You’re explaining something to a client and his eyes glaze over. He hasn’t a clue what you’re talking about. What now?

Jay Nash, vice president and portfolio manager, Roberts Nash Advisory Group, National Bank Financial, offers solutions for dealing with three types of clients.

Type 1: The hands-off investor

These clients aren’t interested in the markets. But advisors still have to explain what they’re doing, and sometimes get carried away because they’re passionate about their work.

“I tell them, ‘On occasion I get so absorbed I slip into terminology you won’t understand. If this happens, please stop me,’” Nash explains. Say you use the term ‘QE tapering.’ Some might not get it, but “don’t dive into an explanation. Instead, ask if he wants you to explain it because he may not be interested.”

If the client’s game for detail, make it easy to understand without talking down.

Type 2: The “expert”

Some clients think they know everything about investing and will never admit they don’t understand something you’ve said. “Be cautious about the way you speak to them because they’ll take offence if they feel you’re trying to teach them something,” says Nash.

When you suspect the client doesn’t understand (see “Signs of confusion,” right), frame your explanation as though you’re simply reiterating something he already knows. For instance, say, “Of course, when the Fed pulls back on QE…” and then launch into an explanation. This allows you to get the point across without bruising your client’s ego.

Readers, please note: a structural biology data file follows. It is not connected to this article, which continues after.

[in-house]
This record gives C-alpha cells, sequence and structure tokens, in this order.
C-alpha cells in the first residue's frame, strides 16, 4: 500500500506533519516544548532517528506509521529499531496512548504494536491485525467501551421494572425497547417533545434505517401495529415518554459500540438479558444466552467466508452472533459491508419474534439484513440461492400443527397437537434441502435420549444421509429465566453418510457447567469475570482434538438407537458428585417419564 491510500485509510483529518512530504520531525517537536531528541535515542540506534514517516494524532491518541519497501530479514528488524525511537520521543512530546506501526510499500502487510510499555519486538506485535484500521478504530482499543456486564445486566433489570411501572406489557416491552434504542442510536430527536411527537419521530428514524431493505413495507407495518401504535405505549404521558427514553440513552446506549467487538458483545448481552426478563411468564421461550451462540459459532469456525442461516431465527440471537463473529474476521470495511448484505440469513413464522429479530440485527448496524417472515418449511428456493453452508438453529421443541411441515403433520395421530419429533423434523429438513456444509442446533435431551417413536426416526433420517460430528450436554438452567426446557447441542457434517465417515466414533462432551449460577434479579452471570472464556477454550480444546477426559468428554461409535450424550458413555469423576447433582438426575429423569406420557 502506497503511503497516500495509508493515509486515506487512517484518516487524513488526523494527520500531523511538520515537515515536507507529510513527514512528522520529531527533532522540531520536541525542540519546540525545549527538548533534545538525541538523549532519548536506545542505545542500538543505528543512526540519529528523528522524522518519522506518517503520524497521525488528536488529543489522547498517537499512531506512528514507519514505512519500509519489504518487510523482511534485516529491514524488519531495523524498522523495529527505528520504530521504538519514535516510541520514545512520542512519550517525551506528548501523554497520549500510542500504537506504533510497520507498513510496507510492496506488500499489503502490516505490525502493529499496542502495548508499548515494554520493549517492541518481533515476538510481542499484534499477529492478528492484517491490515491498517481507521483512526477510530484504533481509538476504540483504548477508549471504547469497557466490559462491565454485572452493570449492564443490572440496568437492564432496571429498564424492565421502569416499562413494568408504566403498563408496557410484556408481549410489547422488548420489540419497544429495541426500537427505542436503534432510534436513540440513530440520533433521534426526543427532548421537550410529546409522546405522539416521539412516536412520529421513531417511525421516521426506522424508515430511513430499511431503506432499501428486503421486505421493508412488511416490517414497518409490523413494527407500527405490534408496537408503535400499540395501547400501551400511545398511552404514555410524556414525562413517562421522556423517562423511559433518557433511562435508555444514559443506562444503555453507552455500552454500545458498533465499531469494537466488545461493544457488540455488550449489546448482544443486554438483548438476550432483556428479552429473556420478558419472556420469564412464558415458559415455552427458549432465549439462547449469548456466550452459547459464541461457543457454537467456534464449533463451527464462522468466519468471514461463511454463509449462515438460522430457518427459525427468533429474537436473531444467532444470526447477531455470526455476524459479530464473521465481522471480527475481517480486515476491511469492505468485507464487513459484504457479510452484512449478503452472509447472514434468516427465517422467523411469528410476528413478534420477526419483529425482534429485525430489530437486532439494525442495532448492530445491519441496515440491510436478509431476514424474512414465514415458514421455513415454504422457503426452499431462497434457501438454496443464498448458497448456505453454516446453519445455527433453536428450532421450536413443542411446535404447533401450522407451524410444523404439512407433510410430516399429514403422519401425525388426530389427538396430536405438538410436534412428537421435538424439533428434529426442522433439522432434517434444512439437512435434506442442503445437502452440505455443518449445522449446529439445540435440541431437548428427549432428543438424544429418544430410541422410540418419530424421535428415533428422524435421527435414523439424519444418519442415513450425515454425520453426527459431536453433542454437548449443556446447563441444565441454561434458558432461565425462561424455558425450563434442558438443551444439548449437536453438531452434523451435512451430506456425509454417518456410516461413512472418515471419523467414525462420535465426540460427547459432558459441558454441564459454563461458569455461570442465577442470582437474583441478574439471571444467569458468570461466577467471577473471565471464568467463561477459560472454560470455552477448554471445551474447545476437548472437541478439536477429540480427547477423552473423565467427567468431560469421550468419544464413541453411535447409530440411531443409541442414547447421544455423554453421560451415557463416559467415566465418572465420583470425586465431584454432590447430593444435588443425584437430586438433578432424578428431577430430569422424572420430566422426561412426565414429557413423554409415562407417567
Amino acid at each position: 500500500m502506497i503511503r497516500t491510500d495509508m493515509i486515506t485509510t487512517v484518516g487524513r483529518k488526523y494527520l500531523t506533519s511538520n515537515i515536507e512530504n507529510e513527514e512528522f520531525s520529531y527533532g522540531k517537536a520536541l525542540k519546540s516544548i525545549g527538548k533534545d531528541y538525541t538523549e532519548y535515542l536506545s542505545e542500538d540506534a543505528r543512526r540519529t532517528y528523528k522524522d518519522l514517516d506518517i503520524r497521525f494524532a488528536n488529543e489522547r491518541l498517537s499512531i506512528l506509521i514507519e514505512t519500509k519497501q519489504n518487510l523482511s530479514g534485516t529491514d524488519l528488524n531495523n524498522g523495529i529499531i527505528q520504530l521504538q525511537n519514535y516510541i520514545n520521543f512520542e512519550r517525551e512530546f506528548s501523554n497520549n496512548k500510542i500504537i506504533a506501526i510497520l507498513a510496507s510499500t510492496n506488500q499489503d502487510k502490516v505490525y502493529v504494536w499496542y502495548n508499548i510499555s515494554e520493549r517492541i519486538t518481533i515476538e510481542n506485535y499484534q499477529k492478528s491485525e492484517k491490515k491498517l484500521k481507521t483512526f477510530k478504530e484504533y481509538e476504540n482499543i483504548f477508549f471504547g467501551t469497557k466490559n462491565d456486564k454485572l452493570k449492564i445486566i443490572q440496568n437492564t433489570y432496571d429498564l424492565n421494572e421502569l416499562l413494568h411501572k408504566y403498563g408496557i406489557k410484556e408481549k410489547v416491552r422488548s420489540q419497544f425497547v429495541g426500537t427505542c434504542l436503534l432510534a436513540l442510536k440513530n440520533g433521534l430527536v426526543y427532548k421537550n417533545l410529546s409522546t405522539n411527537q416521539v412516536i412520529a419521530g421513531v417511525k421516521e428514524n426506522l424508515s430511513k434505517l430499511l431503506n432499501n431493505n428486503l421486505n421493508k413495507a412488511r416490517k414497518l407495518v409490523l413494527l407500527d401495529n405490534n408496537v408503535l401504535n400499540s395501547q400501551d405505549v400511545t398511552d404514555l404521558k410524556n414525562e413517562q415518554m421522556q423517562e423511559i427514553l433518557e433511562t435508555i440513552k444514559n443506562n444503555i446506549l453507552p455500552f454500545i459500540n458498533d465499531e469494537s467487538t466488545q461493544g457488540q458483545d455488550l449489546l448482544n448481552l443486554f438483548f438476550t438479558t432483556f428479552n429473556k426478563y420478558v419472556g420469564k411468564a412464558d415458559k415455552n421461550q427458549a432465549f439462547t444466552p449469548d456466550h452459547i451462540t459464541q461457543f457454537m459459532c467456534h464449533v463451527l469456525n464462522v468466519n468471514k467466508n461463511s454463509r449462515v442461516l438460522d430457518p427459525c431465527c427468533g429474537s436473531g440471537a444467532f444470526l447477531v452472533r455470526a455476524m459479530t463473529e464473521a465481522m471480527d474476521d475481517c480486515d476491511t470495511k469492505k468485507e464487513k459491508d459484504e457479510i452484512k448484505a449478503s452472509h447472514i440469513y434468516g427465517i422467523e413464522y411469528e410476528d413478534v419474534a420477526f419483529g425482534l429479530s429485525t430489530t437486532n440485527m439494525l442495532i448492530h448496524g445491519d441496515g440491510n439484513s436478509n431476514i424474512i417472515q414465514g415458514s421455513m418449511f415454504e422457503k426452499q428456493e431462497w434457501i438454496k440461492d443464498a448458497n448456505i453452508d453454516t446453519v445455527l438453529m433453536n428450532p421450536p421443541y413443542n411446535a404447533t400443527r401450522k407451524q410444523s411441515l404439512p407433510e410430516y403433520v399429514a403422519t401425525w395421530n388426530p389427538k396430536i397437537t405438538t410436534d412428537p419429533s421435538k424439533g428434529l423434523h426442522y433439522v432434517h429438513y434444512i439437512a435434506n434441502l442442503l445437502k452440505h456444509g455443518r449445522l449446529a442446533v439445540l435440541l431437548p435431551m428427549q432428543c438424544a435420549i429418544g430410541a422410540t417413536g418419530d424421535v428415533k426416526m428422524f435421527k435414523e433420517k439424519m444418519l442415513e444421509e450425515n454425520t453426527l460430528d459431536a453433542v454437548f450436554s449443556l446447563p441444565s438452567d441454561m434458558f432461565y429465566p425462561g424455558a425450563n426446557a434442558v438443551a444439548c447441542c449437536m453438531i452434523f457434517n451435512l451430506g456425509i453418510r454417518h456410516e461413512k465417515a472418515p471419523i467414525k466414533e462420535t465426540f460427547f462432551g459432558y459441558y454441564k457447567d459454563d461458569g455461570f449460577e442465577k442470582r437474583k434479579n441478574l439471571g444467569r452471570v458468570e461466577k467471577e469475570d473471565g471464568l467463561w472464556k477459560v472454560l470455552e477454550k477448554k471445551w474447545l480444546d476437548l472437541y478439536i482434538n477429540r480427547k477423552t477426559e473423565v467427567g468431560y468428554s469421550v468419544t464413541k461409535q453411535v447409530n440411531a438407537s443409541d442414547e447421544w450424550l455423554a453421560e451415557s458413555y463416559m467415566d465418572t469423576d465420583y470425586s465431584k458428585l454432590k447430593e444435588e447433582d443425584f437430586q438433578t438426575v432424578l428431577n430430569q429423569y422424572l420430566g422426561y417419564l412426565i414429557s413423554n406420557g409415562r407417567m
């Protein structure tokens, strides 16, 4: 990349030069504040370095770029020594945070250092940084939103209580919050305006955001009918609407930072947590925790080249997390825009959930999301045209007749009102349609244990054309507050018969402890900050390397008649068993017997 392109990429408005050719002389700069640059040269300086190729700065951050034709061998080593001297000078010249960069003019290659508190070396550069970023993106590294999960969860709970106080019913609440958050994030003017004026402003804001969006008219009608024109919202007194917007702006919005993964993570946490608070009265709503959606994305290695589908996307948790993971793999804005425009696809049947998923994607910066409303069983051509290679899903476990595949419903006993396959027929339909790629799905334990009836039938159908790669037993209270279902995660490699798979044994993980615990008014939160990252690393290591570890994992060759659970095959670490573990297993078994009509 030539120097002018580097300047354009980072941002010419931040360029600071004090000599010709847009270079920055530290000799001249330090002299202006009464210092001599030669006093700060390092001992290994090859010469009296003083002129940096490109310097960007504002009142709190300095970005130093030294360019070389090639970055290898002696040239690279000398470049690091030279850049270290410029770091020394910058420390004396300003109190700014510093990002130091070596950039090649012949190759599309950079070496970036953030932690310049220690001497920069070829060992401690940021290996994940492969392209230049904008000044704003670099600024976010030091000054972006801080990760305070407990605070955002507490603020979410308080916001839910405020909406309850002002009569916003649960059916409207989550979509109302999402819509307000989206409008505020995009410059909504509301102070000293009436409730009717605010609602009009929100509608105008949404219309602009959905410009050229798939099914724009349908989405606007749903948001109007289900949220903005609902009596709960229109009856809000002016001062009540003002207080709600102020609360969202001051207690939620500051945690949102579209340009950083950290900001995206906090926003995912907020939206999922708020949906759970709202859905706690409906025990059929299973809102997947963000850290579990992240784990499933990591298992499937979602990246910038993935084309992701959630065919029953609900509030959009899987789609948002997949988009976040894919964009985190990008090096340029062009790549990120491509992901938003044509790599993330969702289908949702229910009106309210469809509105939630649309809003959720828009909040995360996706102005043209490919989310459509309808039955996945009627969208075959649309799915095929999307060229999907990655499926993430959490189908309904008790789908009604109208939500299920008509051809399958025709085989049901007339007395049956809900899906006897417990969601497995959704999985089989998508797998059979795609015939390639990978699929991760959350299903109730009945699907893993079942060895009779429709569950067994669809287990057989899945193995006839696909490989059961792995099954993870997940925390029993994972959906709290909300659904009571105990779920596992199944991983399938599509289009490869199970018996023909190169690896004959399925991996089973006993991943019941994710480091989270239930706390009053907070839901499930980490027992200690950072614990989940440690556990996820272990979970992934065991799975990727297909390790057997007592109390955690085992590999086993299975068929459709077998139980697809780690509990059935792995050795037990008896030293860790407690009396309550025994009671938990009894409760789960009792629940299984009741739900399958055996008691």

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Type 3: The engineer

These are highly educated clients with technical backgrounds.

“They want to learn what they don’t know. If you say something they don’t understand, be prepared to explain it in detail. And you’d better know what you’re talking about because when they get home they’ll do their own research.”

They’re not interested in the watered-down version, either. While their expertise is in other fields, they have the ability to understand complex explanations, says Nash. So speak as if you’re talking to a fellow advisor unless you see signs of confusion.

Dean DiSpalatro is the senior editor of Advisor Group.

Originally published in Advisor's Edge

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